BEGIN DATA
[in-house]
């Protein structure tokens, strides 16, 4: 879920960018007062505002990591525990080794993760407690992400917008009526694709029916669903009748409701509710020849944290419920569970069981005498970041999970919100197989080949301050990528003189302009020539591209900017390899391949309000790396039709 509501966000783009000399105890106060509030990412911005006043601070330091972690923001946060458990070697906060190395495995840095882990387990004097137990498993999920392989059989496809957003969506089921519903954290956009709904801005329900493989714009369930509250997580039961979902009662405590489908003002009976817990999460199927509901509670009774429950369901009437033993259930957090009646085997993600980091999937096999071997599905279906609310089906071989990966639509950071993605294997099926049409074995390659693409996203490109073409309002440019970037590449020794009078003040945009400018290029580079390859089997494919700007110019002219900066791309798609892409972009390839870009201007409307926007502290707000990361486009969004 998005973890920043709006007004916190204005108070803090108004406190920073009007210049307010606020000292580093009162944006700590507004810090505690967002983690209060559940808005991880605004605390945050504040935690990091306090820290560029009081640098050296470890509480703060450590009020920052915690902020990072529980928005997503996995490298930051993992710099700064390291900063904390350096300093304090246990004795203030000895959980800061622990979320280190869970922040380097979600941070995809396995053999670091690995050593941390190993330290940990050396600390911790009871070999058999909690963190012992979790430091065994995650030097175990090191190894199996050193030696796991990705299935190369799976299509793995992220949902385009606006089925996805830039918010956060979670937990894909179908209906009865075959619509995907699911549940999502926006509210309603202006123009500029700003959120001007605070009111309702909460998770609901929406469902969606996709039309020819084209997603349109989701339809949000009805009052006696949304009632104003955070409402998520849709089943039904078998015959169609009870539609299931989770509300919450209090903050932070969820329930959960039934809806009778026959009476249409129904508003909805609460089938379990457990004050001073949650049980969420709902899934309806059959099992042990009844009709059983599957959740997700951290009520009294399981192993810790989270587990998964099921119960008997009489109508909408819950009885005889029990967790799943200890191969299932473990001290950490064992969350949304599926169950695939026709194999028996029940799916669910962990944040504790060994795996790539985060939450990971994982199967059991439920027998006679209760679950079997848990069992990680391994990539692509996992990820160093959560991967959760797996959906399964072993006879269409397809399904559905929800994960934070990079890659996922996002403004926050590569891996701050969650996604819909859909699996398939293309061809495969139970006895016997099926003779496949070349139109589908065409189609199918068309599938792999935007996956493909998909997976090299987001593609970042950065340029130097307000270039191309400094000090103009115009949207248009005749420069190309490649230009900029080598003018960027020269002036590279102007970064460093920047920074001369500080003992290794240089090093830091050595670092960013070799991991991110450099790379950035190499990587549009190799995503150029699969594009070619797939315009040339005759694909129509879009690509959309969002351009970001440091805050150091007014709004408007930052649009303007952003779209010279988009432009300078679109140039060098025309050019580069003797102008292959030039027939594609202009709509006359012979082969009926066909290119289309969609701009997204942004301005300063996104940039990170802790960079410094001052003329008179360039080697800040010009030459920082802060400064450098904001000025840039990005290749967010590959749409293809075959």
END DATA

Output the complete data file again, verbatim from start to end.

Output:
[in-house]
């Protein structure tokens, strides 16, 4: 879920960018007062505002990591525990080794993760407690992400917008009526694709029916669903009748409701509710020849944290419920569970069981005498970041999970919100197989080949301050990528003189302009020539591209900017390899391949309000790396039709 509501966000783009000399105890106060509030990412911005006043601070330091972690923001946060458990070697906060190395495995840095882990387990004097137990498993999920392989059989496809957003969506089921519903954290956009709904801005329900493989714009369930509250997580039961979902009662405590489908003002009976817990999460199927509901509670009774429950369901009437033993259930957090009646085997993600980091999937096999071997599905279906609310089906071989990966639509950071993605294997099926049409074995390659693409996203490109073409309002440019970037590449020794009078003040945009400018290029580079390859089997494919700007110019002219900066791309798609892409972009390839870009201007409307926007502290707000990361486009969004 998005973890920043709006007004916190204005108070803090108004406190920073009007210049307010606020000292580093009162944006700590507004810090505690967002983690209060559940808005991880605004605390945050504040935690990091306090820290560029009081640098050296470890509480703060450590009020920052915690902020990072529980928005997503996995490298930051993992710099700064390291900063904390350096300093304090246990004795203030000895959980800061622990979320280190869970922040380097979600941070995809396995053999670091690995050593941390190993330290940990050396600390911790009871070999058999909690963190012992979790430091065994995650030097175990090191190894199996050193030696796991990705299935190369799976299509793995992220949902385009606006089925996805830039918010956060979670937990894909179908209906009865075959619509995907699911549940999502926006509210309603202006123009500029700003959120001007605070009111309702909460998770609901929406469902969606996709039309020819084209997603349109989701339809949000009805009052006696949304009632104003955070409402998520849709089943039904078998015959169609009870539609299931989770509300919450209090903050932070969820329930959960039934809806009778026959009476249409129904508003909805609460089938379990457990004050001073949650049980969420709902899934309806059959099992042990009844009709059983599957959740997700951290009520009294399981192993810790989270587990998964099921119960008997009489109508909408819950009885005889029990967790799943200890191969299932473990001290950490064992969350949304599926169950695939026709194999028996029940799916669910962990944040504790060994795996790539985060939450990971994982199967059991439920027998006679209760679950079997848990069992990680391994990539692509996992990820160093959560991967959760797996959906399964072993006879269409397809399904559905929800994960934070990079890659996922996002403004926050590569891996701050969650996604819909859909699996398939293309061809495969139970006895016997099926003779496949070349139109589908065409189609199918068309599938792999935007996956493909998909997976090299987001593609970042950065340029130097307000270039191309400094000090103009115009949207248009005749420069190309490649230009900029080598003018960027020269002036590279102007970064460093920047920074001369500080003992290794240089090093830091050595670092960013070799991991991110450099790379950035190499990587549009190799995503150029699969594009070619797939315009040339005759694909129509879009690509959309969002351009970001440091805050150091007014709004408007930052649009303007952003779209010279988009432009300078679109140039060098025309050019580069003797102008292959030039027939594609202009709509006359012979082969009926066909290119289309969609701009997204942004301005300063996104940039990170802790960079410094001052003329008179360039080697800040010009030459920082802060400064450098904001000025840039990005290749967010590959749409293809075959």